Fecal incontinence in an inpatient population: A not uncommon finding

Brian T. Hughes, Pavan Chepyala, Shane Hendon, Michael D. Crowell, Kevin W. Olden

Research output: Contribution to journalArticlepeer-review

12 Scopus citations


The prevalence of fecal incontinence (FI) in hospitalized patients was determined, as well as the frequency with which physicians query about FI. Using a standardized questionnaire, subjects admitted to general medicine services at three university hospitals were questioned about FI. Investigators also reviewed the subjects' charts to determine if presence or absence of FI was documented. One hundred ninety-nine patients were enrolled, and 46% (92/199) reported ongoing FI. Advanced age, looser stools, symptoms of fecal urgency, urinary incontinence, and history of forceps delivery were found to be potential predictors of FI. Only 6% (6/92) with FI had documentation of FI in the medical chart and only 3% (6/199) of the entire sample were queried about FI. Fecal incontinence is an extremely common condition in hospitalized patients. Physician history-taking is severely deficient in this area. Methods to improve FI detection in the hospitalized patient population need to be developed.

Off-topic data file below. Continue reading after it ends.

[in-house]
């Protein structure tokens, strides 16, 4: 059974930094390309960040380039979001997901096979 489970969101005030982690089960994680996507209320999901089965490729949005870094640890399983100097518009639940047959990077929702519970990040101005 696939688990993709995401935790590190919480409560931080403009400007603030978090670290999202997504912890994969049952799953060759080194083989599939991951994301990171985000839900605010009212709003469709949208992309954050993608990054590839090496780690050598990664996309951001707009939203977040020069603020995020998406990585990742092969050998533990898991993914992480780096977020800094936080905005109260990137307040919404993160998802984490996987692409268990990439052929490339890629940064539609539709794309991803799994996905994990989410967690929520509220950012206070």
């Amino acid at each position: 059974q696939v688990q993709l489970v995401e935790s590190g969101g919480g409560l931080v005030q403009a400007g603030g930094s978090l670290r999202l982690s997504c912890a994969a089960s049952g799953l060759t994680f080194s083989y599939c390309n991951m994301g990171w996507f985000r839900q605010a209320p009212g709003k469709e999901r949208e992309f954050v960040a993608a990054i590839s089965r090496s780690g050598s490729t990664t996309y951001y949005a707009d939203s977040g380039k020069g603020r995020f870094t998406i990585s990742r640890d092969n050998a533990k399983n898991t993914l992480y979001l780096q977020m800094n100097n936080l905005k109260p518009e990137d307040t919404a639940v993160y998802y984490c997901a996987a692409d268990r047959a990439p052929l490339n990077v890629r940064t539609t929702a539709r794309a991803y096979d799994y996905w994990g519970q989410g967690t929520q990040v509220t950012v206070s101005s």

Original languageEnglish (US)
Pages (from-to)2215-2219
Number of pages5
JournalDigestive diseases and sciences
Issue number10
StatePublished - Oct 2009


  • Anal incontinence
  • Fecal incontinence
  • Functional bowel disorders
  • Gastrointestinal diseases

ASJC Scopus subject areas

  • Physiology
  • Gastroenterology


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